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Silas Weir Mitchell
ONE of television's
For those who haven't seen the series, which draws inspiration and characters from the Grimm brothers' early 1800s German folk tales, it's a cool mix of sleuthing and supernatural.
One of the unique recurring characters is Monroe, a reformed wolfen creature known as a Wieder Blutbad. He's played by Silas Weir Mitchell.
The show centers around a Portland police detective and his pal Monroe, but creatures from the world of legends walk undetected among humans--until they transform into their inner animals.
By now, the detective, Nick Burkhardt (David Giuntoli), knows that he's a Grimm, a protector of sorts for humanity. He soon realizes that not all the creatures he has a unique talent for spotting are bad. Among them is Monroe, a sidekick of sorts, helping Burkhardt investigate crimes and understand the supernatural creatures most humans are oblivious to.
I got a chance to speak with Mitchell recently by phone from Los Angeles.
The actor, whom many may remember from his role as schizophrenic convict Haywire on Fox's "Prison Break," said he's thrilled to be playing the interesting Monroe.
"He's got inner conflict, disavowing his dark past and his ancestors' dark history. Any time you have that sort of conflict, there's a lot to play with. Conflict is drama," he said.
Unique to this series is the fact that he has two different Monroes to play: the human one and the hirsute Blutbad.
"When he changes, he becomes a different sort of person, enraged versus absolutely at peace," said Mitchell, who had recurring roles on both "24" and "My Name Is Earl."
But Monroe experiences more than just a struggle between an inner-wolf yin and yang. He's a character with what Mitchell describes as a gallows humor that's sometimes goofy.
"With a show this dark and, pardon the pun, grim aspect, you need some levity," said Mitchell.
Much of that comes from his character, who as a Blutbad can rip a guy's arm off, but as a human is striving to focus on civilized pursuits like music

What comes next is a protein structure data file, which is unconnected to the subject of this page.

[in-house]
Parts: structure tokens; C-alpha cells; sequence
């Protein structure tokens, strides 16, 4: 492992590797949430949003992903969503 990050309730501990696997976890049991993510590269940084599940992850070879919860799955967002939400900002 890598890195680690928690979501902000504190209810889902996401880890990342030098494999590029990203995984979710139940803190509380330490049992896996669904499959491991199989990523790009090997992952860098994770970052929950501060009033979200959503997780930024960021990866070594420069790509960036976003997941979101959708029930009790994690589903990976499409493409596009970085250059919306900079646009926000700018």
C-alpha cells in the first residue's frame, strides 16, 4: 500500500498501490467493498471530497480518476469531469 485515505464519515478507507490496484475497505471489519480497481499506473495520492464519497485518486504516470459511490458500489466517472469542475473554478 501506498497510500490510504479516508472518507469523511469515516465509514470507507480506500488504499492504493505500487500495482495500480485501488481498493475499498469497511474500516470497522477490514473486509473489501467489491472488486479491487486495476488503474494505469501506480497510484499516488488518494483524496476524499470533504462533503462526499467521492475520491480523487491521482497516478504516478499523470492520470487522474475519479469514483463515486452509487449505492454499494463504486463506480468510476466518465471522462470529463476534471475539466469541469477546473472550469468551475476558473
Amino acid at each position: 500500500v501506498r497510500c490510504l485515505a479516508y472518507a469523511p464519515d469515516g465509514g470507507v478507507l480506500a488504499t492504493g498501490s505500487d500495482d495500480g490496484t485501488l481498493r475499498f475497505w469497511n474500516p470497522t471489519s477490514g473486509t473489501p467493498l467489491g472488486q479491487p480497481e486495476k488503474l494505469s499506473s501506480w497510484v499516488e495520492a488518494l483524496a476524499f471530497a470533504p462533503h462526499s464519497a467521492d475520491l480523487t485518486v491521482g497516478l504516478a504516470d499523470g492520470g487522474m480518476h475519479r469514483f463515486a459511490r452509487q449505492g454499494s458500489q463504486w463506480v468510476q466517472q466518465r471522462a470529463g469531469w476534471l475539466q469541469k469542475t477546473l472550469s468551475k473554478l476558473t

"As we were shooting, the type of humor our writers had in mind fit me very well," said the 6-foot-3-inch Mitchell, who majored in religion and theater at Brown University and also studied at the University of California San Diego.
"It's an organic thing that grows as you go along, me understanding what they had in mind and them seeing that I got what they intended," said Mitchell. "It becomes a fun sort of Ferris wheel that keeps going around, faster and faster, as we understand where the other is coming from."
Even though Monroe and other characters transform frequently from human to animal, Mitchell said he doesn't have to endure the time-consuming makeover.
"I've only done it once," he said, noting that the show uses computer-generated images, stunt doubles and footage from his one transformation to help Monroe get his Blutbad on.
The actor, who after nabbing the TV role remembered being in a grade school "Grimms' Fairy Tales" play, said the schedule for the show is often grueling.
"It takes eight days to finish an episode, working 12- to 14-hour days at times," he said.
Mitchell, who's a big hockey buff, said "Grimm" is the latest chapter in his own dramatic evolution.
"I've known forever, since third grade or so, that I enjoyed acting," he said, noting that he went from plays in high school to drama in college and beyond.
"There was no lightning-bolt moment, but just a slow build to what came next," he said. "I enjoyed acting, never lost my love for it, and eventually they started paying me to do it."
He said that the tone of the series and the relationship between Monroe and Burkhardt has evolved through a combination of what the writers create and the way the actors bring it to life on screen.
For his part, Mitchell says he doesn't over-think the role.
"I don't ask questions about what will happen to Monroe at the end of the season," said Mitchell. "I ask what he's doing right now in the episode we're shooting."
Rob Hedelt: 540/374-5415